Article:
The group I attended was coordinated by a VA psychiatrist, one of the greatest doctors I have ever met. He had volunteered for the job rather than accepting it as an assignment, and he couldnít do enough for the attendees. He listened to their stories, let them weep and rave, brought speakers to the group and was full of helpful suggestions on all manner of things. Whether it was the group or an individual session, you always felt better when you left him. He was able to make some of these men feel like worthwhile human beings again after many years of feeling subhuman as a result of the treatment received at the hands of the Germans and Japanese.
SHARING OUR STORIESAround this same time I was contacted by an organization call the American Ex-Prisoners of War and joined the group. They were involved in lobbying for benefits for ex-POWs and veterans in general, and had a monthly bulletin that described various bills and so forth that were up for legislation. We also did local fund raising, using proceeds to provide televisions, personal care items and other things for hospitalized veterans. And of course, it was also a chance to socialize and get to know other ex-POWs.
One of the suggestions that came out of this group was to organize a Speakers Bureau to provide people to talk to local schools about the war and POW experience. This was set up in two territories, North and South of Boston. I am about the least gregarious person you can meet, but for something to do I decided to volunteer for the South of Boston area, where I lived. The VA generously provided us with the services of an intern who contacted all the schools and scheduled the talks. We started out with about 4-5 speakers in our area and would usually speak in pairs.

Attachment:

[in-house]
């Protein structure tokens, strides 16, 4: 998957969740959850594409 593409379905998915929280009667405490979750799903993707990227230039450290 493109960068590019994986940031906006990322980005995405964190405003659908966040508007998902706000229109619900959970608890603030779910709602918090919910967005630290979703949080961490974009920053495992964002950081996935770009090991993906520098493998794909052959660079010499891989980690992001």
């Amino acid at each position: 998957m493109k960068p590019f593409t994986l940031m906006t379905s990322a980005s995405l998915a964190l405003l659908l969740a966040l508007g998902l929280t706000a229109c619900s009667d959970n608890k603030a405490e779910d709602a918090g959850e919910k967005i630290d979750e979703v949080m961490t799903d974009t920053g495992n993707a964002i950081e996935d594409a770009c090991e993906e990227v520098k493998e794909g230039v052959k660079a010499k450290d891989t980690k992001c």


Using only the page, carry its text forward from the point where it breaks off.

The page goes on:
As time went on, the VA went on a cost-cutting measure and we lost our intern. And for various reasons several of the speakers dropped out and we would up with only two of us, me from Japanese arena and Arden Schofield from the German. I took on the task of contacting the schools and we usually spoke at around 6-10 per year. Many times I was asked how much we charged, as school budgets were tight, and my response was "Coffee and donuts in the morning will do." But the usually wound up feeding us lunch, too.
We would speak to the Social Studies classes, usually Juniors and Seniors as those were the years they studied WWII in American History. We would share a period, which was 45 minutes long, which gave us each slightly less that 20 minutes after settling in time to cover four years of our life. I designed a questionnaire for students to fill out so we could improve our talks, and one of the questions was would they like one or two speakers per periods. They response was they would like two, but would like more time for them. Unfortunately this wasnít possible due to the schoolsí schedules. They kids seemed to be interested in our experiences, and we felt it was important to stress to them that war isnít the glory you see in the movies, it is really hell. And that their freedom shouldnít be taken for granted, it can be lost, due to manís inhumanity to man.
We also were invited to speak at a couple colleges several times, and a few times to the Air National Guard Base at Otis Air Base in Massachusetts. There we spoke to noncommissioned officers who were going to class there, and we had all the time we wanted. They were an extremely attentive audience, quite different from the high school students in that they were looking at the military as a career. We had many questions and discussions resulting from these talks. During a break at one of these sessions, I happened to mention to someone about the rationing and other hardships of civilian life during the WWII period. They were floored. They couldnít believe that something like that could happen in the United States. These were men and women in their late teens and early twenties, so their parents probably didnít remember this if they had even been born at that time. One of the reasons that we liked to go to Otis is that when we walked in, someone called out attention and they all stood to greet us. That felt good after 50 years. We were also interviewed by several local cable TV stations, which reran the tapes quite often.